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Thursday, February 18, 2021

X-amining Excalibur #99

"Fire with Fire"
July 1996

In a Nutshell
Excalibur gets closer to the truth about Black Air & the Hellfire Club, as the Red Queen makes her move. 

Writer: Warren Ellis
Penciler: Casey Jones
Inker: Tom Simmons
Letterer: Richard Starkings & Comicraft
Colorist: Ariane Lenshoek
Editor: Suzanne Gaffney
Editor-in-Chief: Bob Harras

Combing through the files stolen from Black Air, Excalibur realizes the intelligence organization is deeply connected to the Hellfire Club, with the Hellfire Club directly bribing the British government on their behalf. Wisdom reaches out to a safe contact within the intelligence community, sending him all the files and telling him to spread them around to anyone with an interest in taking down Black Air before getting the hell out of London. Just then, Brian Braddock contacts Excalibur, the Hellfire Club's show-of-force via the mystical column of fire convincing him the team needs to make their move on the club soon. Meanwhile, the Hellfire Club holds an emergency meeting, the black side angry that the red side is progressing their plans on their own. They proceed to Black Air headquarters, where the Red King reveals their new link to the mystical power source under London: Douglock. The next morning, Excalibur heads to London, while Brian prepares to don his Captain Britain uniform once more and the Black Queen is visited by Onslaught. At Black Air headquarters, the Red Queen, having seduced the Red King, reveals herself to be Margali Szardos, then uses Douglock to access the power under London. The source of the power turns out to be a demon, who overpowers Margali and takes over her body. Free at last, the demon unleashes its power, sending the people of London into a frenzy as the city begins to burn...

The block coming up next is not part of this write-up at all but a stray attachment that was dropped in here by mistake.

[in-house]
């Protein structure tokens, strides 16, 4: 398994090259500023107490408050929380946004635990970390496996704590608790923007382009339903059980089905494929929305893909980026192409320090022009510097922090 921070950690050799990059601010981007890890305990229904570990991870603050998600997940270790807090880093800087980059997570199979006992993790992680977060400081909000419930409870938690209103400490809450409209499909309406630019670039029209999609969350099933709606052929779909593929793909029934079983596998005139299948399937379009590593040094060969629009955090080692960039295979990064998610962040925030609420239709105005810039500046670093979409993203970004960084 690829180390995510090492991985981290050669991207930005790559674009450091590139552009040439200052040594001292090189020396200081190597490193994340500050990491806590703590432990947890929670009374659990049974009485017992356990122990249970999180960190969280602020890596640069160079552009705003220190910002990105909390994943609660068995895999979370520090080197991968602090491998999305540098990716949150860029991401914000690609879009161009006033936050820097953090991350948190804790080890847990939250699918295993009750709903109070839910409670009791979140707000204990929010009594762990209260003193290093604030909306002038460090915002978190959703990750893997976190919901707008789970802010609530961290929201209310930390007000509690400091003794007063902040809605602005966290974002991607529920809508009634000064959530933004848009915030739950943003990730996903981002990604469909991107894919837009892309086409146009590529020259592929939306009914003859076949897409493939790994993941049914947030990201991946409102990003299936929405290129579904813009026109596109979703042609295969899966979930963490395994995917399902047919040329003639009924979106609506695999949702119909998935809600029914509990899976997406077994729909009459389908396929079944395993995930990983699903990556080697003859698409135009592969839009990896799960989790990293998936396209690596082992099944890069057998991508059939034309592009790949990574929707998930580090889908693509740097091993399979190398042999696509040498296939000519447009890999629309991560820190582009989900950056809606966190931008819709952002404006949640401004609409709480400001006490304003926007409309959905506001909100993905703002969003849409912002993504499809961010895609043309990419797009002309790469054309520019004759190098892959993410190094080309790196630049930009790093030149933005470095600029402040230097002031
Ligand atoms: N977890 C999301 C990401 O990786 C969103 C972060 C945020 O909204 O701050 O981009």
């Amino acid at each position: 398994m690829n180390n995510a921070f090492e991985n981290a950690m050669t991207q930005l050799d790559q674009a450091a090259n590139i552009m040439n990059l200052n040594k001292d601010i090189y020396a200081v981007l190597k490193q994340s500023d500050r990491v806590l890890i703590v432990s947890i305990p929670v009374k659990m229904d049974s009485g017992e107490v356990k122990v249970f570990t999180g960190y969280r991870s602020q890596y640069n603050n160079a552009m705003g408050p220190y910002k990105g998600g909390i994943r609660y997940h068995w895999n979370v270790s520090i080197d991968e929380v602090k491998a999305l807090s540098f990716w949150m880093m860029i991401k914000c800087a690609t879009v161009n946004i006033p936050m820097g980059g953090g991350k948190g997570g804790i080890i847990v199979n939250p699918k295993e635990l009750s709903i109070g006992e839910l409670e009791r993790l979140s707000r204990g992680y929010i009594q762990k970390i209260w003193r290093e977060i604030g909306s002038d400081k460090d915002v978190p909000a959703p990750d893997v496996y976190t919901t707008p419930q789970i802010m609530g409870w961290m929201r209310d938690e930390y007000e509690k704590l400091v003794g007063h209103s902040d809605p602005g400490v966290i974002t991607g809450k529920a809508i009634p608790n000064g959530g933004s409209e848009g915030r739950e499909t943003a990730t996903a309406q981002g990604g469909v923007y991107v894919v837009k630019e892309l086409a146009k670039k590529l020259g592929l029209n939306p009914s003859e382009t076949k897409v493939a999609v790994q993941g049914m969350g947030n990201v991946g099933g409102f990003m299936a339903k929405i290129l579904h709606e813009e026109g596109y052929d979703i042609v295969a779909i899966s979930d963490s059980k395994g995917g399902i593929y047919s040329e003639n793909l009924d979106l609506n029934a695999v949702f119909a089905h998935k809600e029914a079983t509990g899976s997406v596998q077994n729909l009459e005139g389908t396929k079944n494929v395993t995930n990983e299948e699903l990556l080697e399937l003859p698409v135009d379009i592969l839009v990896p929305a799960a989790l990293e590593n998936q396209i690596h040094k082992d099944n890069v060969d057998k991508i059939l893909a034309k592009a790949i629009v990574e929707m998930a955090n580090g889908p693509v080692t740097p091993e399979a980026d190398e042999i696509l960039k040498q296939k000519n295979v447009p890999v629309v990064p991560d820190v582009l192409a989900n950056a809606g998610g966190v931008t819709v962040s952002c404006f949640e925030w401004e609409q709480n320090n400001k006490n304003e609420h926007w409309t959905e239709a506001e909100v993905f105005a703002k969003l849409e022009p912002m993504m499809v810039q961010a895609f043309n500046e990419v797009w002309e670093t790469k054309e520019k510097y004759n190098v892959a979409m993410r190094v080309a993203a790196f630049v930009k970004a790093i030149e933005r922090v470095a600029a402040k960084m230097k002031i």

Firsts and Other Notables
This issue reveals that the Red Queen of the (London) Hellfire Club is Amanda Sefton's mother (and Nightcrawler's adoptive mother) Margali Szardos, last seen in issue #85 claiming the Soulsword for herself. It's also revealed that she used the Soulsword to kill everyone ahead of her on the Winding Way (the hierarchy of magic users) to become even more powerful, and that the whole Black Air/Hellfire Club plot is being orchestrated by her as a means to tap into the mystical power trapped by Black Air beneath the city (Amanda herself, who has been absent since issue #95, will return next issue, for what it's worth).   

To that end, this issue also reveals that the captive Douglock is being used as, essentially, a conduit for mystical energy, funneling the trapped demon's power (and, eventually, its consciousness) into Margali.